I remember, as a teenager, recognizing something about myself. Although I had always considered myself shy, I felt very comfortable and confident around two groups of people: the very old and the very young.
In college, I again recognized my strengths (and my weaknesses) and decided to major in Early Childhood Education. I have always had a special touch with little kids. I feel comfortable around them and they feel comfortable around me.
As a young mother, I felt like a natural. That’s not to say that I felt like everything was easy. Hardly. I was tired, starved for adult interaction, and often frustrated that my cleaning efforts seemed to be destroyed within minutes. Young kids are hard work, and EVERYTHING was new.
As much as I have always loved my kids and my role as a mom, by the time my oldest daughter was ready for half-day kindergarten, I was ready for some space. I had three kids 5 and under. Every time I walked out of the house, I inevitably heard the words, “Wow, you’ve got your hands full!” And I did. My hands were always full, and they continued to get more and more full as the next few years passed. By the time I was 30, I was the mother of 5 kids 8 and under. My arms were always full, my lap was always occupied, and I thought my job was so hard.
I recall dreaming of the day when my kids would go to school. I imagined all of the things I would accomplish with all the FREE TIME I had, without having my arms full of kids and diaper bags and sippy cups.
I have always craved personal space. I thrive when things are quiet and when I’m alone. Little kids took a lot out of me physically, but at the end of the day I was willing to give up a few things – like my desire for personal space and peace – because I knew what I was doing was worth it.
And I knew I was doing a good job.
So what if the house wasn’t perfectly clean? I spent time on the floor building LEGOS with my 4 year old son. I played Barbie make-believe with my 6 year old daughter (pure torture, if I’ve ever experienced it). I got up at all hours of the night to feed and rock and cuddle my baby.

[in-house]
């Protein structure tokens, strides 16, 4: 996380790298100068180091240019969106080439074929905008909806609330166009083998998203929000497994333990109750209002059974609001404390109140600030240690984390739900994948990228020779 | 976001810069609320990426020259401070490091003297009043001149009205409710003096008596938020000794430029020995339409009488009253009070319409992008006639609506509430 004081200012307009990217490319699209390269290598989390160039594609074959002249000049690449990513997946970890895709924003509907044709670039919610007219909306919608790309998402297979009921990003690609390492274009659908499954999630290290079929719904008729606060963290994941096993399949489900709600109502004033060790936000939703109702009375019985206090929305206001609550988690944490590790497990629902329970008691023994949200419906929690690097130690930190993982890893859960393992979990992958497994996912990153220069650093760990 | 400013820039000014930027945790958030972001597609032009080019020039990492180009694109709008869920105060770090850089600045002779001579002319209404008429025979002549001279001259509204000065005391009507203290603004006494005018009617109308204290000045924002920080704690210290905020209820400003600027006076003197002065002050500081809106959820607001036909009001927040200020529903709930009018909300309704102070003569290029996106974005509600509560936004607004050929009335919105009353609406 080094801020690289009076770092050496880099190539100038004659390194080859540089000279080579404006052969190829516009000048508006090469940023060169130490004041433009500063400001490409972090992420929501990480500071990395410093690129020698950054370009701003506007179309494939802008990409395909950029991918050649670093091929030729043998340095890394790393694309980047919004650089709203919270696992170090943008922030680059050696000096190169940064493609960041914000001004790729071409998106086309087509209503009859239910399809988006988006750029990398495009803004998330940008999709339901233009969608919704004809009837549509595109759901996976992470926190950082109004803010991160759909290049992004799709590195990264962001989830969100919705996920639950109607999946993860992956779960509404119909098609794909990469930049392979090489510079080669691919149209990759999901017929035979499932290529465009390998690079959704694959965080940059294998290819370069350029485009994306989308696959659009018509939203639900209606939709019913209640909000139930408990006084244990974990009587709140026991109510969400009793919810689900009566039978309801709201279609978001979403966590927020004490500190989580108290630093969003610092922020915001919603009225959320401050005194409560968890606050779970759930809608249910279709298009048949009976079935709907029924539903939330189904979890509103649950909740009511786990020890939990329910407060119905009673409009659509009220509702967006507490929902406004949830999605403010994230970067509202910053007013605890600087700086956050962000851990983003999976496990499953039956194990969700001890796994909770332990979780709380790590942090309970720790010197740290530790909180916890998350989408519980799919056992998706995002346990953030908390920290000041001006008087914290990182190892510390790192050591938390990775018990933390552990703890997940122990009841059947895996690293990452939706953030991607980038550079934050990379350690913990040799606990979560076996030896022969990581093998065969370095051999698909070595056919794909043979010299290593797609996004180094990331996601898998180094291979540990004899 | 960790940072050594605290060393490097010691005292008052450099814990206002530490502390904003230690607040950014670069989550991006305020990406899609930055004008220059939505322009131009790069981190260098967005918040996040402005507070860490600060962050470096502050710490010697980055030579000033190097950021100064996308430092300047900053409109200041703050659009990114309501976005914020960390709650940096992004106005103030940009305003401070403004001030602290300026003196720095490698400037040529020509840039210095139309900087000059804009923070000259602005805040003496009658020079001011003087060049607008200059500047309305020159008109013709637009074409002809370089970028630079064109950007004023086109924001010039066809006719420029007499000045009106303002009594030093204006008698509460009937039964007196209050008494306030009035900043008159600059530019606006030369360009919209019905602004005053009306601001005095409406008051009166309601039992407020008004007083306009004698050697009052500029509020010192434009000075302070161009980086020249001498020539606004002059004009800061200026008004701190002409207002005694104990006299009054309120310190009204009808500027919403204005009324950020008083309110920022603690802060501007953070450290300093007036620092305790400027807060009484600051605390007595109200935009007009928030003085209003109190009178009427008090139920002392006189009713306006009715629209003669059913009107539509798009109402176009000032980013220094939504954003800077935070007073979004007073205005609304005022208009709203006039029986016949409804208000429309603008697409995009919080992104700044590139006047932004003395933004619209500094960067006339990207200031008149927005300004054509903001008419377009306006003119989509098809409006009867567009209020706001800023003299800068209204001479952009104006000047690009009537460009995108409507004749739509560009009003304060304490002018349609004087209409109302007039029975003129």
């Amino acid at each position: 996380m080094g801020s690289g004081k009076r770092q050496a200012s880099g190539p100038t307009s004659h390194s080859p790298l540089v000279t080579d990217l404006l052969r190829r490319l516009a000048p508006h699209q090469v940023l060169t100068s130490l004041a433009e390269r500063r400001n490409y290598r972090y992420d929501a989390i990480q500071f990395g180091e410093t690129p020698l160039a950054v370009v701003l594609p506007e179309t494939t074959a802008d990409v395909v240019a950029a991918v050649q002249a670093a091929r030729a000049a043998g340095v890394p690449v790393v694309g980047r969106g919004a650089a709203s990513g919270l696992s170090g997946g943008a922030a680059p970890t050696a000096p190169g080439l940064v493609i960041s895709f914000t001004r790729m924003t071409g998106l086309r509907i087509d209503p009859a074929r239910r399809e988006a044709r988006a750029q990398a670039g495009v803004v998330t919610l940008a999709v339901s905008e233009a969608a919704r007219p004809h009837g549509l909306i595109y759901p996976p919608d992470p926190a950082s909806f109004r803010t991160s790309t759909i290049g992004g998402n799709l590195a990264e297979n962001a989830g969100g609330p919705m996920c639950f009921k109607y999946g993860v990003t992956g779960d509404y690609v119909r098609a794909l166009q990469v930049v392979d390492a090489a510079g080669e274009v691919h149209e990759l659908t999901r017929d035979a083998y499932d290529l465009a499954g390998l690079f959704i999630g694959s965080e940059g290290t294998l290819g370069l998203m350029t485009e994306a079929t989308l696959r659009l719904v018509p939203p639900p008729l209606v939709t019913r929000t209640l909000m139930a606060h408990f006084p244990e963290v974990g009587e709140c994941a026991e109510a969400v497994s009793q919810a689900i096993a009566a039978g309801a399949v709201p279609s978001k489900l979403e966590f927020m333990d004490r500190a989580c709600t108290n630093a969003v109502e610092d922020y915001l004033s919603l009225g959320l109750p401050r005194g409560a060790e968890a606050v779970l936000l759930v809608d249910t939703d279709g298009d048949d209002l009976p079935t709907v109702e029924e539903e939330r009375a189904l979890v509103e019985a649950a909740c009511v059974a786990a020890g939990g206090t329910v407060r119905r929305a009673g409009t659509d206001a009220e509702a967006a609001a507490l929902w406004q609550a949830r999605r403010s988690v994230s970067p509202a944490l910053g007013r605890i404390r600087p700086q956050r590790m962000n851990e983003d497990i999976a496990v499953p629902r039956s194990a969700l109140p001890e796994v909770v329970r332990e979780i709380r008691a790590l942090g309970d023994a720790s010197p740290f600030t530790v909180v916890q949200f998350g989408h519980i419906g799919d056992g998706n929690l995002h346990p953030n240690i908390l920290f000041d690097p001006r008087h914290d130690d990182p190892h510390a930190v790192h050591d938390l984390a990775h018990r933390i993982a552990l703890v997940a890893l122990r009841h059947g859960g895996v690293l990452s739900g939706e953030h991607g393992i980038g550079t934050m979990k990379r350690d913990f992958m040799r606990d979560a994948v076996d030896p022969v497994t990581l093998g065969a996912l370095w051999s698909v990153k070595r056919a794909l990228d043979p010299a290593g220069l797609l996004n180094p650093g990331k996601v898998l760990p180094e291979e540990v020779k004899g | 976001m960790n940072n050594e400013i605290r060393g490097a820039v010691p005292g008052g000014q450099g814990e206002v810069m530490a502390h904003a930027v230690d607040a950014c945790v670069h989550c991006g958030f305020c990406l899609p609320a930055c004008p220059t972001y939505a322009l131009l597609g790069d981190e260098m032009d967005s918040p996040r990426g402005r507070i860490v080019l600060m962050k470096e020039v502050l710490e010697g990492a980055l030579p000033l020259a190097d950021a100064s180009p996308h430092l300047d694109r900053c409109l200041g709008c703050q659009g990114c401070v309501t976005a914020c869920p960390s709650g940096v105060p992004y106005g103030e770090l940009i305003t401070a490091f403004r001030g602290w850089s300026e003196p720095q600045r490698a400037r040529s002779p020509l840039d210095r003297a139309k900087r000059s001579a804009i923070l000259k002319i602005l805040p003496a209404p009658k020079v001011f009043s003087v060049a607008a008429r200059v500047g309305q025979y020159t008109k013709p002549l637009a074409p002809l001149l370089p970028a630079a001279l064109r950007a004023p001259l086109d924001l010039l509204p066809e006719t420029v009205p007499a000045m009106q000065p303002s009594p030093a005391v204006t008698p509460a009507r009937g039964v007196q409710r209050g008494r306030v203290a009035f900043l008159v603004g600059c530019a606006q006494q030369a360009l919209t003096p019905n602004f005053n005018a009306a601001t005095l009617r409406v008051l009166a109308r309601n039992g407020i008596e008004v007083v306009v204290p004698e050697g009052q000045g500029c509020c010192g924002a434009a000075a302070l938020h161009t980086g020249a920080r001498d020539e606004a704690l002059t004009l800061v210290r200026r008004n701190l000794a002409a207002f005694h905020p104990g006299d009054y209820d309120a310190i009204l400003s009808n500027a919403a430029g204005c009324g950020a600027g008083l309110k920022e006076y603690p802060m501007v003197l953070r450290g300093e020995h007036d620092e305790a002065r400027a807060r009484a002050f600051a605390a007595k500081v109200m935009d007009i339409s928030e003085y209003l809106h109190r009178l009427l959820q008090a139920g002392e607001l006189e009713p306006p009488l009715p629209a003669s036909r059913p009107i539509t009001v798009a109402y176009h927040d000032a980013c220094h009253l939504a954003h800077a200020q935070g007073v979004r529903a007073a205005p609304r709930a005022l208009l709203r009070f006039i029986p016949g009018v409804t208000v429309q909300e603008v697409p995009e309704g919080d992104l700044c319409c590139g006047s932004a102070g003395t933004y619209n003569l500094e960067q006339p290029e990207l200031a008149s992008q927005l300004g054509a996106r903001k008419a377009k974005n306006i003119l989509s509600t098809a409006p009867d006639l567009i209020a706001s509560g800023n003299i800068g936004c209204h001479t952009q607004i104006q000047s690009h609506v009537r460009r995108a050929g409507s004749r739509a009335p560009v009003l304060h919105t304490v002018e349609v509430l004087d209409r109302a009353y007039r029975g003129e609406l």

And then my LEGO-building, Barbie-playing, cuddly little ones started to grow up. It happened so fast.
When my fourth child left for kindergarten and it was just me and my youngest at home together from 8:30 til 3:00, I started blogging. I also started hanging out with the young mothers at church, even though I was a decade older than most of them. They needed the adult interaction and the break out of the house. I needed to figure out what to do with myself now that my hands weren’t quite so full.
And then AJ started school, too. My blog grew up just like the kids did, and instead of being a time-passing hobby, it became a full time job. That extra time to scrapbook and crochet and read books on the couch under a warm blanket while the dinner was heating up in the crock pot? I never found it. I filled that “extra” time with something almost as time consuming as being a mother of 5 little ones.
All the while, the kids kept getting bigger.
Their bodies weren’t the only things getting bigger all this time. While they were growing out of shoes every few months, their problems – and my problems – were growing as well. I traded juggling sippy cups and squirmy toddlers for juggling homework and hormones. Instead of being tied down to the house because of nap schedules, I found myself as the perpetual carpooler – spending my time carting kids back and forth to school and and practices and events and jobs. Rather than feeling like my brain was going to explode if I listened to another minute of a baby crying, I had to exert the utmost patience while listening to a pre-teen monologue regarding little details about the latest video game.
Now that my kids are older – with the oldest heading off to college this year and the youngest now one of the older half in elementary school – I look back on their baby and toddler days as the easy years. Parenting older kids is so much harder. Big kids are less physically demanding than little ones but they make up for that in the emotional department. From teaching them to make good choices when they are out among their peers to making sure they know everything they need to know to be successful adults…to teaching them how to drive a car. The pressure is intense.
But just like most things that take a lot of effort, parenting older kids is more rewarding than I could have imagined. Watching them make responsible decisions…watching them learn and grow and thrive… Yes, the problems may get bigger, but so does the love and the pride and joy in motherhood.
Would I want to go back? No. I can’t wait to be a grandma and enjoy the best parts of the baby years. My kids have grown up, and so have I. My head is more full of all of the things I have to do…but my heart is more full because of the things that my kids have done. The pride that a mother feels when her baby takes her first steps has NOTHING on the pride a mom feels when that same little girl receives her first college acceptance letter.
Yes, parenting gets harder as kids get older. It’s harder but it is worth it.
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